A glycosylated polypeptide may suitably be a therapeutic protein. Proteins with actual or potential therapeutic use are known to those skilled in the art. By way of non-limiting example, the glycosylated polypeptide may be an antibody or an antigen-binding portion of an antibody (such as a human antibody or antigen-binding portion thereof, a humanised antibody or antigen-binding portion thereof, a chimeric antibody or antigen-binding portion thereof, a bispecific antibody or antigen-binding portion thereof), a hormone (such as erythropoietin (EPO), parathyroid hormone, growth hormone, insulin or glucagon), an Fc- fusion polypeptide, an albumin fusion polypeptide (e.g. where a fusion partner is fused to albumin), an enzyme, or a cytokine.

In one embodiment, a glycosylated polypeptide is an Fc-fusion polypeptide. Fc-fusion polypeptides are known in the art and are described in Czajkowsky et al ( 2012), 4(10), 1015- 1028, which is incorporated herein by reference. Fc-fusion polypeptides comprise (or consist of) an immunoglobulin Fc domain linked to a fusion partner. Said fusion partner may be a polypeptide (or peptide) of interest, such as a ligand, antigen, ‘bait’ (for identifying binding partners, e.g. in an array), extracellular binding domain or receptor, or a therapeutic polypeptide. Advantageously, the Fc domain is believed to increase the plasma half-life of the fusion partner and enables the Fc-fusion to interact with Fc-receptors (FcRs) found on immune cells; a feature that is particularly important for their use in oncological therapies and vaccines. By way of non-limiting example, the Fc-fusion polypeptide may be abatacept, afilbercept, alefacept, belatacept, etarnecept or rilonacept.

Preferably, a glycosylated polypeptide of the invention is an antibody or an antigen-binding portion thereof.

The term “antibody”, and its plural form “antibodies”, includes, inter alia, polyclonal antibodies, affinity-purified polyclonal antibodies, monoclonal antibodies, and antigen-binding portions/fragments, such as F(ab')2, Fab proteolytic fragments, and single chain variable region fragments (scFvs). Thus, in one embodiment an antibody herein is an antigen-binding portion of an antibody. Genetically engineered intact antibodies or fragments, such as chimeric antibodies, humanised antibodies, human or fully human antibodies, scFv and Fab fragments, as well as synthetic antigen-binding peptides and polypeptides, are also included. The term “humanised” immunoglobulin (or “humanised antibody”) refers to an immunoglobulin comprising a human framework region and one or more CDRs from a non human (usually a mouse or rat) immunoglobulin. The non-human immunoglobulin providing the CDRs is called the “donor” and the human immunoglobulin providing the framework is called the “acceptor”. Humanisation may be carried out by grafting non-human CDRs onto human framework and constant regions, or by incorporating the entire non-human variable domains onto human constant regions (chimerisation). Constant regions need not be present, but if they are, they must be substantially identical to human immunoglobulin constant regions, i.e. , at least about 85-90%, preferably about 95% or more identical. Hence, all parts of a humanised immunoglobulin, except possibly the CDRs and a few residues in the heavy chain constant region if modulation of the effector functions is needed, are substantially identical to corresponding parts of natural human immunoglobulin sequences. Through humanising antibodies, biological half-life may be increased, and the potential for adverse immune reactions upon administration to humans is reduced.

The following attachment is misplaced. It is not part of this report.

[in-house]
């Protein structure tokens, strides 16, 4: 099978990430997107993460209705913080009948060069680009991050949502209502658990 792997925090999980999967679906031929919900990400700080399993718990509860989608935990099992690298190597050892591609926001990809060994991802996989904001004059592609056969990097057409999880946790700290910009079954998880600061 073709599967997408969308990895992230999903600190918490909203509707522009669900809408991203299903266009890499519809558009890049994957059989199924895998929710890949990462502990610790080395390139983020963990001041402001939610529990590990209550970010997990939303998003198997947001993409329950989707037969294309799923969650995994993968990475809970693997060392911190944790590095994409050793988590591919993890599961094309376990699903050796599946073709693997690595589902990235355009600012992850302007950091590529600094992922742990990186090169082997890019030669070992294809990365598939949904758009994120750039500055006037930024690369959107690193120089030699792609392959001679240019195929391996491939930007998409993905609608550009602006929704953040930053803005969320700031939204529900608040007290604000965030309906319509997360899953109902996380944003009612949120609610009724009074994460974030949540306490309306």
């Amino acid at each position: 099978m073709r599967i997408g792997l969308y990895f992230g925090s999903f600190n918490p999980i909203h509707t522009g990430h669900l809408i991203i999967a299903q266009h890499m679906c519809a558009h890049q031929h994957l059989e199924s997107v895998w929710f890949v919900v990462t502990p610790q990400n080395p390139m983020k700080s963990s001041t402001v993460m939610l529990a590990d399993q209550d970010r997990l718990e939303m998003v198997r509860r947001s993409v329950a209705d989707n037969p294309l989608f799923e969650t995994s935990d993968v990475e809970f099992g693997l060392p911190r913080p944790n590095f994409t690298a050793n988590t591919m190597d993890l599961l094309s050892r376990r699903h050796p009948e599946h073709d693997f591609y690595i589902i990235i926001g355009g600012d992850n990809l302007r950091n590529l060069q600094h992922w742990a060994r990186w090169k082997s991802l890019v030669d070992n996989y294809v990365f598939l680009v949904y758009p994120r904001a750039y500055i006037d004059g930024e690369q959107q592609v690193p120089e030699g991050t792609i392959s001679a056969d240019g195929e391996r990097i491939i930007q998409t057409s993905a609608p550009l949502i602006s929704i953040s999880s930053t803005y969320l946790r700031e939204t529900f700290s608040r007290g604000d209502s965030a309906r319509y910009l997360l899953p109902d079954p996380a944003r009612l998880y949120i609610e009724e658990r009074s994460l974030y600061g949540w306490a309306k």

The term “fully human” immunoglobulin (or “fully-human” antibody) refers to an immunoglobulin comprising both a human framework region and human CDRs. Constant regions need not be present, but if they are, they must be substantially identical to human immunoglobulin constant regions, i.e., at least about 85-90%, preferably about 95% or more identical. Hence, all parts of a fully human immunoglobulin, except possibly a few residues in the heavy chain constant region if modulation of the effector functions or pharmacokinetic properties are needed, are substantially identical to corresponding parts of natural human immunoglobulin sequences. In some instances, amino acid mutations may be introduced within the CDRs, the framework regions or the constant region, in order to improve the binding affinity and/or to reduce the immunogenicity and/or to improve the biochemical/biophysical properties of the antibody.